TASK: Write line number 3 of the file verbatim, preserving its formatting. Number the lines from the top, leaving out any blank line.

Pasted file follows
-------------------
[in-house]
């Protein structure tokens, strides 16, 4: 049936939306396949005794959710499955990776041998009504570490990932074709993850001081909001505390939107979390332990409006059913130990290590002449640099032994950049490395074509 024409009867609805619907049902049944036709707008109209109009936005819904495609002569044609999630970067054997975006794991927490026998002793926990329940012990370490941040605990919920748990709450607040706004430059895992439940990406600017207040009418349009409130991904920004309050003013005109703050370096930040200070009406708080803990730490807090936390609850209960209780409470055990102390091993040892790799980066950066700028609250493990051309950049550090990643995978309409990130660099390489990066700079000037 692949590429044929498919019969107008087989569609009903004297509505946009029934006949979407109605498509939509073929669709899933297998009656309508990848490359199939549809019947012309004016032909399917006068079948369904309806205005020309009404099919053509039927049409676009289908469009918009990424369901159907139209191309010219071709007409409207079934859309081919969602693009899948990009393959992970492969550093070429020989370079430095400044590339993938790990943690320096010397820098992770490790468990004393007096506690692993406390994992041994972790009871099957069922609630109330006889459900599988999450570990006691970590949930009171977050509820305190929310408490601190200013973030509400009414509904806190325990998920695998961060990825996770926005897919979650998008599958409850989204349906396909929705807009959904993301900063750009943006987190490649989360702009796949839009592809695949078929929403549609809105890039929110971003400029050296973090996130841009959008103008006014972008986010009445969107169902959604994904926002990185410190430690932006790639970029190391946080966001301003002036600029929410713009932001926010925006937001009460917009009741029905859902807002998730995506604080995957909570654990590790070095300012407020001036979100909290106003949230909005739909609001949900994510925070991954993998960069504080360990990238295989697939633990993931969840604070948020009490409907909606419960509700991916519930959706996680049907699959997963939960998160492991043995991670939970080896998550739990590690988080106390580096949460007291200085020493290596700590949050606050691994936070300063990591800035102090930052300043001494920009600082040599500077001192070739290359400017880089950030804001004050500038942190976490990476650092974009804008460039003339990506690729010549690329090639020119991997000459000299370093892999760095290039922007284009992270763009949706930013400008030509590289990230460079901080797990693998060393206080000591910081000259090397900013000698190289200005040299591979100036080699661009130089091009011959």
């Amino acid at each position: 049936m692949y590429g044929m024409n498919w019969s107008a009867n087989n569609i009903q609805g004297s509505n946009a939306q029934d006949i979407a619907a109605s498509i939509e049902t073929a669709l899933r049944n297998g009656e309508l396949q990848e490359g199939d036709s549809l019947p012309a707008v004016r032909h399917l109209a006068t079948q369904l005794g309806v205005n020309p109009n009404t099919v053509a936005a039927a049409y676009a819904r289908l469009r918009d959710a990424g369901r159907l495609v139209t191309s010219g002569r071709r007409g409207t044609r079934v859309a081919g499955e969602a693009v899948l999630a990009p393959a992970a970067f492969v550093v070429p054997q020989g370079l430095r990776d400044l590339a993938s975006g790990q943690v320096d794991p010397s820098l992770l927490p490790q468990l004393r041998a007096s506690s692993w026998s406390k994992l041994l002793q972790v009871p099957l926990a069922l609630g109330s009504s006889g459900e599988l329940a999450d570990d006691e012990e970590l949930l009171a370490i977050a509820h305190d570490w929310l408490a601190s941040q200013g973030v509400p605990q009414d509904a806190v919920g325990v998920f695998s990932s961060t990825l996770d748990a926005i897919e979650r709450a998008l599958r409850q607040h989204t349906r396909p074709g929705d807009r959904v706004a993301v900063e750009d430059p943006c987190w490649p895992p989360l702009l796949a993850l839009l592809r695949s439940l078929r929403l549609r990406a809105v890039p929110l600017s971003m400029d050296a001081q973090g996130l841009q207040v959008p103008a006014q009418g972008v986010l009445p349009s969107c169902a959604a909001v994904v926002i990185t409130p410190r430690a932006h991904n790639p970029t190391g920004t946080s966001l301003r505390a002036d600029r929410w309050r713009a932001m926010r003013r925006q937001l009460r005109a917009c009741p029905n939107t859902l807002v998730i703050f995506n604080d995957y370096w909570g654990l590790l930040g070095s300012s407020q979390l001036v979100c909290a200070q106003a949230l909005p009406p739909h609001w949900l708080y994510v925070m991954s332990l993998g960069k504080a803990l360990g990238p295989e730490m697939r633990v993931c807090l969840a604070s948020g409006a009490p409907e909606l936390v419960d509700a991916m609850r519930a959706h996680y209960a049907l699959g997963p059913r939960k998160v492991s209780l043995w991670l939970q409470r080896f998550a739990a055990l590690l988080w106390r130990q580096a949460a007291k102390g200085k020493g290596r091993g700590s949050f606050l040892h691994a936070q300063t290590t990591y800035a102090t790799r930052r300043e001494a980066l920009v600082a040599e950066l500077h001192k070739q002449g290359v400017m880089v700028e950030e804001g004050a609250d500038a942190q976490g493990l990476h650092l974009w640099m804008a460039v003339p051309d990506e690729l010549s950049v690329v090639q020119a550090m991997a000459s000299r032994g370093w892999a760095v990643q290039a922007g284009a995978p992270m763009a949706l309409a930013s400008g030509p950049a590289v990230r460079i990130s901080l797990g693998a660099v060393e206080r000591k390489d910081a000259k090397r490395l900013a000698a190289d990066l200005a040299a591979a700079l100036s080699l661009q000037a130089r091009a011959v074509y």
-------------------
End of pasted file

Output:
């Amino acid at each position: 049936m692949y590429g044929m024409n498919w019969s107008a009867n087989n569609i009903q609805g004297s509505n946009a939306q029934d006949i979407a619907a109605s498509i939509e049902t073929a669709l899933r049944n297998g009656e309508l396949q990848e490359g199939d036709s549809l019947p012309a707008v004016r032909h399917l109209a006068t079948q369904l005794g309806v205005n020309p109009n009404t099919v053509a936005a039927a049409y676009a819904r289908l469009r918009d959710a990424g369901r159907l495609v139209t191309s010219g002569r071709r007409g409207t044609r079934v859309a081919g499955e969602a693009v899948l999630a990009p393959a992970a970067f492969v550093v070429p054997q020989g370079l430095r990776d400044l590339a993938s975006g790990q943690v320096d794991p010397s820098l992770l927490p490790q468990l004393r041998a007096s506690s692993w026998s406390k994992l041994l002793q972790v009871p099957l926990a069922l609630g109330s009504s006889g459900e599988l329940a999450d570990d006691e012990e970590l949930l009171a370490i977050a509820h305190d570490w929310l408490a601190s941040q200013g973030v509400p605990q009414d509904a806190v919920g325990v998920f695998s990932s961060t990825l996770d748990a926005i897919e979650r709450a998008l599958r409850q607040h989204t349906r396909p074709g929705d807009r959904v706004a993301v900063e750009d430059p943006c987190w490649p895992p989360l702009l796949a993850l839009l592809r695949s439940l078929r929403l549609r990406a809105v890039p929110l600017s971003m400029d050296a001081q973090g996130l841009q207040v959008p103008a006014q009418g972008v986010l009445p349009s969107c169902a959604a909001v994904v926002i990185t409130p410190r430690a932006h991904n790639p970029t190391g920004t946080s966001l301003r505390a002036d600029r929410w309050r713009a932001m926010r003013r925006q937001l009460r005109a917009c009741p029905n939107t859902l807002v998730i703050f995506n604080d995957y370096w909570g654990l590790l930040g070095s300012s407020q979390l001036v979100c909290a200070q106003a949230l909005p009406p739909h609001w949900l708080y994510v925070m991954s332990l993998g960069k504080a803990l360990g990238p295989e730490m697939r633990v993931c807090l969840a604070s948020g409006a009490p409907e909606l936390v419960d509700a991916m609850r519930a959706h996680y209960a049907l699959g997963p059913r939960k998160v492991s209780l043995w991670l939970q409470r080896f998550a739990a055990l590690l988080w106390r130990q580096a949460a007291k102390g200085k020493g290596r091993g700590s949050f606050l040892h691994a936070q300063t290590t990591y800035a102090t790799r930052r300043e001494a980066l920009v600082a040599e950066l500077h001192k070739q002449g290359v400017m880089v700028e950030e804001g004050a609250d500038a942190q976490g493990l990476h650092l974009w640099m804008a460039v003339p051309d990506e690729l010549s950049v690329v090639q020119a550090m991997a000459s000299r032994g370093w892999a760095v990643q290039a922007g284009a995978p992270m763009a949706l309409a930013s400008g030509p950049a590289v990230r460079i990130s901080l797990g693998a660099v060393e206080r000591k390489d910081a000259k090397r490395l900013a000698a190289d990066l200005a040299a591979a700079l100036s080699l661009q000037a130089r091009a011959v074509y």